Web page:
Grenfell Tower and the precautionary principle.

Many have written, blogged and commented on the avoidable tragedy at Grenfell Tower. I have been in two minds whether to add my voice, but then as a colleague pointed out, I have been blogging on themes pertinent to the tragedy since 2007. Theses themes (on risk, collaborative working, health sustainability, standards, strategies,  and construction improvement) have featured in this and other blogs, in numerous articles across many journals and of course brought together within the recently published FutuREstorative.

No doubt, in boardrooms across the world of built environment organisations, questions are being asked: have we designed, specified or installed similar materials and systems in similar situations. Do we really know? Do we know the materials, chemicals and the impacts of insulation we have installed? Where are the inspection and audit results, where are the material test certificates and evidence of compliance with specifications.

We do not know the exact cause and failures at Grenfell, but what has become clear is that this a systematic failure, a cocktail of failures and certainly not just a single cause.

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Back in my biz improvement / safety advisory role in the 90’s, we used the swiss cheese model for a systematic thinking approach to risk. In the swiss cheese model each slice of cheese is seen as a system activity or aspect layer, holes in individual layer may be problematic but other layers act as a defence to prevent more significant failure.

But when too many holes line up we see a catastrophic system collapse event.  As sadly we have seen at Grenfell Tower.

 

London fire: Screaming people trapped as blaze engulfs 27-storey Grenfell Tower in Notting Hill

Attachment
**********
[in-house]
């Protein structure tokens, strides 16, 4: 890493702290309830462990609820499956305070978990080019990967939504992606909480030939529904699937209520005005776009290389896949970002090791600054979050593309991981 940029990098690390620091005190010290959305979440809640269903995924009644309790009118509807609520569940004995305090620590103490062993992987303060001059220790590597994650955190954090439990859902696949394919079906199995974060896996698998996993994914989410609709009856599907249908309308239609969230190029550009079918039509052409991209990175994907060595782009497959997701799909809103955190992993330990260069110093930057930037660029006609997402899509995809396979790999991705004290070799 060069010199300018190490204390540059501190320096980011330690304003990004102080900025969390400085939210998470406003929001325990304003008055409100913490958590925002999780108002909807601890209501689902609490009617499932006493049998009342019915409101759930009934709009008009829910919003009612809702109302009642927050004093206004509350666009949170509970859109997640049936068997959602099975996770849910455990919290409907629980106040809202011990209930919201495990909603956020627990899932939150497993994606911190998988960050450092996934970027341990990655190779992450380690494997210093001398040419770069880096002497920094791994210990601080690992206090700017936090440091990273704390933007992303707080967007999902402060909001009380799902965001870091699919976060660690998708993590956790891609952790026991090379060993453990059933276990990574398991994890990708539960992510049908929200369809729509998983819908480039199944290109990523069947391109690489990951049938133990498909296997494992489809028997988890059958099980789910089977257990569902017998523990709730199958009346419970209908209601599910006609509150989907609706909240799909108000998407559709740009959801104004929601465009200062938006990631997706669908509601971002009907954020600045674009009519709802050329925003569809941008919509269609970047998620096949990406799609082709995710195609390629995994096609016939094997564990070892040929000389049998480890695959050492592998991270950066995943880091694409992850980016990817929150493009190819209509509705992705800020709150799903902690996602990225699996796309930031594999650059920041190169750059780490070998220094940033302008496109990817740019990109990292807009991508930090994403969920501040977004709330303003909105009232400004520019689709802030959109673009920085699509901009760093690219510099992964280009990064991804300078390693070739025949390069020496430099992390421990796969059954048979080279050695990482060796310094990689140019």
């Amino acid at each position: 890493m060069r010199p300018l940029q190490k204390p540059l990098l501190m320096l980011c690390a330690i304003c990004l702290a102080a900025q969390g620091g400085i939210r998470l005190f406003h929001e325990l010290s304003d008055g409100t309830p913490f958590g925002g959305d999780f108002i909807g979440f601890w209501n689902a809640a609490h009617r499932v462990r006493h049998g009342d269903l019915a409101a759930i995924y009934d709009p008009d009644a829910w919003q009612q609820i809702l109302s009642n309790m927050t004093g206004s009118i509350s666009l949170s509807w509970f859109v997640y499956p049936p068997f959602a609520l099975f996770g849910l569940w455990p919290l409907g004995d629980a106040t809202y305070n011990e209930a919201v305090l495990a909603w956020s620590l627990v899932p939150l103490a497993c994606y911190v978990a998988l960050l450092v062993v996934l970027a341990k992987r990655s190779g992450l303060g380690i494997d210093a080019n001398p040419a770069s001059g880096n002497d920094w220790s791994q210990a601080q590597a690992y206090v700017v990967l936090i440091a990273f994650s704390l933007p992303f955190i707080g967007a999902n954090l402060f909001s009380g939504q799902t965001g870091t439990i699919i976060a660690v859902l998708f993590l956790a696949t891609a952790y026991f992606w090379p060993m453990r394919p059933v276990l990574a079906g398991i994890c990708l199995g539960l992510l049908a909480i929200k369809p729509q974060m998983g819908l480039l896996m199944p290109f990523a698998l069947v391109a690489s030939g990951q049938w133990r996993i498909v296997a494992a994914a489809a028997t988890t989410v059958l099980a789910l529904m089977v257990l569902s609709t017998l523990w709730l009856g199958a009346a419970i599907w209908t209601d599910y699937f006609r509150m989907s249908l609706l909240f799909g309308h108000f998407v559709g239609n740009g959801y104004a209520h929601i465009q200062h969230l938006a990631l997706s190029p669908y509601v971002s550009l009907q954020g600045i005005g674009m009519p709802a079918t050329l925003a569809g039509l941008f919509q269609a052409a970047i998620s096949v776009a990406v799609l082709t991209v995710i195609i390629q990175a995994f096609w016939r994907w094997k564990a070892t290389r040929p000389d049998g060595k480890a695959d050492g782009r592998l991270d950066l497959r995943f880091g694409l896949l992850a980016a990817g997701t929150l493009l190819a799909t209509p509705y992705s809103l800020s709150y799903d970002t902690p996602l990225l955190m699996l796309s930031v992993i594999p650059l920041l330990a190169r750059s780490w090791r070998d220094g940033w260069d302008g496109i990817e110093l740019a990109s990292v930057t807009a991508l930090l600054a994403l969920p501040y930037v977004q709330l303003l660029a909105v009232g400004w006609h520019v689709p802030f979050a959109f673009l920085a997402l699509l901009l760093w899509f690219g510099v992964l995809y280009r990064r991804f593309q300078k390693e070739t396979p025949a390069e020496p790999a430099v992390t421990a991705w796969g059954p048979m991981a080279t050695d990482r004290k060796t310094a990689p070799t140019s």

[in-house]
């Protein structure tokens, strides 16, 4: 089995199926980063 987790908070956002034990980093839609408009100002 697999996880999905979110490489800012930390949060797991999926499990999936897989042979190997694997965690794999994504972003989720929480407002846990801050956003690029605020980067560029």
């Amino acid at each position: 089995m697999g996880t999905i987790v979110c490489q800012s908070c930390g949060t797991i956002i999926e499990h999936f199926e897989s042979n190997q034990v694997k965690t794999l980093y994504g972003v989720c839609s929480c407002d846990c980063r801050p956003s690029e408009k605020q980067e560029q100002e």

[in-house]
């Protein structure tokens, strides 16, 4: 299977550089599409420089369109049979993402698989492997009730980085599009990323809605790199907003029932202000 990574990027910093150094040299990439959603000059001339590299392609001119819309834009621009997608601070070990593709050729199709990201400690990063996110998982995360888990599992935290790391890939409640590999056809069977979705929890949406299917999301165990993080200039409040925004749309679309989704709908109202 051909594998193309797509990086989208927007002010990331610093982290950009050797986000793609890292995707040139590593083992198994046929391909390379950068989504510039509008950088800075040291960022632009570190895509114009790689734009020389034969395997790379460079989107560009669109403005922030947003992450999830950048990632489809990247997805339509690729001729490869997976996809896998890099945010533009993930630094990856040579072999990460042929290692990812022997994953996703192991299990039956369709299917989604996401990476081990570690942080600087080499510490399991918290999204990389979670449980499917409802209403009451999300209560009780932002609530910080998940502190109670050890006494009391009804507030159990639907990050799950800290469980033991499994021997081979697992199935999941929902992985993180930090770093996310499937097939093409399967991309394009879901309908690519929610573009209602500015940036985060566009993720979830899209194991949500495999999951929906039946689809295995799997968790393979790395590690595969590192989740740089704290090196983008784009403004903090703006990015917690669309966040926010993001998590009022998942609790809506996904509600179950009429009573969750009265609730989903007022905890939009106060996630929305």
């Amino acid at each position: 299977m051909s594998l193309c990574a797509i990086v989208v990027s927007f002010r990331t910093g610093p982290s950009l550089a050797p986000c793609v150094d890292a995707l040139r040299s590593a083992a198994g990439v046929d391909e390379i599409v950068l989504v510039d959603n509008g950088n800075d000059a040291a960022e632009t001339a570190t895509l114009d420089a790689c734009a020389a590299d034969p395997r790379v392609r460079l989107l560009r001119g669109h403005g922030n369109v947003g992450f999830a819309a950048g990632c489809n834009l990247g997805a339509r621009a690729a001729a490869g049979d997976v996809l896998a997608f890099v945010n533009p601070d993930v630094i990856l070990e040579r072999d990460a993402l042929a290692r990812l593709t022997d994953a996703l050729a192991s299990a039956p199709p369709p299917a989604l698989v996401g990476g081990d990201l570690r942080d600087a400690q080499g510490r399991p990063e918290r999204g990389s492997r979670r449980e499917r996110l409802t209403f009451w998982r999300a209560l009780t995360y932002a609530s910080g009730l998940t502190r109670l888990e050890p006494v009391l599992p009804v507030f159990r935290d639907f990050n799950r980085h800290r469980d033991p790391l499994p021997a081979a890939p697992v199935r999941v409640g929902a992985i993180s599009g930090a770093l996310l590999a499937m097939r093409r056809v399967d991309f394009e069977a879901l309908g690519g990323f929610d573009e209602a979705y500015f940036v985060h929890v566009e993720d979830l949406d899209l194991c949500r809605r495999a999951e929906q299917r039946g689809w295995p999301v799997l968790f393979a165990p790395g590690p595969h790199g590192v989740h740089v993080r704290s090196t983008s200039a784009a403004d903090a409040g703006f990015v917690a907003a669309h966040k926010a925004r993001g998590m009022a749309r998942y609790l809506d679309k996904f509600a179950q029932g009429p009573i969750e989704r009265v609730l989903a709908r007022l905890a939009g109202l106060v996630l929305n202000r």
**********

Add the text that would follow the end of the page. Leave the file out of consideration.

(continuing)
Grenfell Tower will undoubtedly have a profound and highly significant impact on design, construction and building management worldwide, but we do not need to wait for an inquiry when we know the problems, the holes in the myriad of swiss cheese layers, and we know what needs to be fixed.

BUILT ENVIRONMENT HOLES IN THE SWISS CHEESE

deregulation and desire to have a legislation bonfire
slow response by government to head lessons learnt
lobbyist pressure to affect change
a fashion for ignoring experts
partial privatisation of the building inspection regime
fragmented supply chain
inappropriate materials or systems
lack of system thinking
a lowest cost mentality that still persists
passive fire strategies
material testing in isolation, not as a system
lack of transparency and impact knowledge of materials we specific, approve, install
ignorance of precautionary principle thinking
lack of collaborative working
failure to question – the “we can only do what the client, architect, contractor specifies’ culture
lack of understanding of building technology (cf uncompleted fire stopping)
inspections (see the Edinburgh Schools Report)
and so many more …

Grenfell should be seen as a warning for the deregulation many would like to see following Brexit. The great repeal bill is set to repeal many of the health and environment EU regulations (those that that ‘hamper uk business’ but will prevent other Grenfells).

Amongst the many causes, it has been suggested the fire may well have started from a faulty appliance. How sadly ironic that it was the perceived EU over-regulations on safe & efficient kettles and vacuums that became a cause-celeb in last years Brexit referendum. (Who are the EU to tell us how safe our kettles and vacuum cleaners should be ….?) See George Monbiot Too often safety has been sacrificed to an agenda of deregulation backed by lobbyists 

6442Moving in from the green fringe of the built environment sector, we have robust standards emerging containing material schedules built on the precautionary principle. (Here we can list the Living Building Challenge, WELL standards along with the Red List, Pharos, Declare and other lists.) Organisations and clients have their own schedules, for example Google’s Portico, British Lands Material Schedule. If such standards and red lists were adopted by the public sector, embedded into building regulations, then the cladding insulation at Grenfell would in all probability not have been permitted.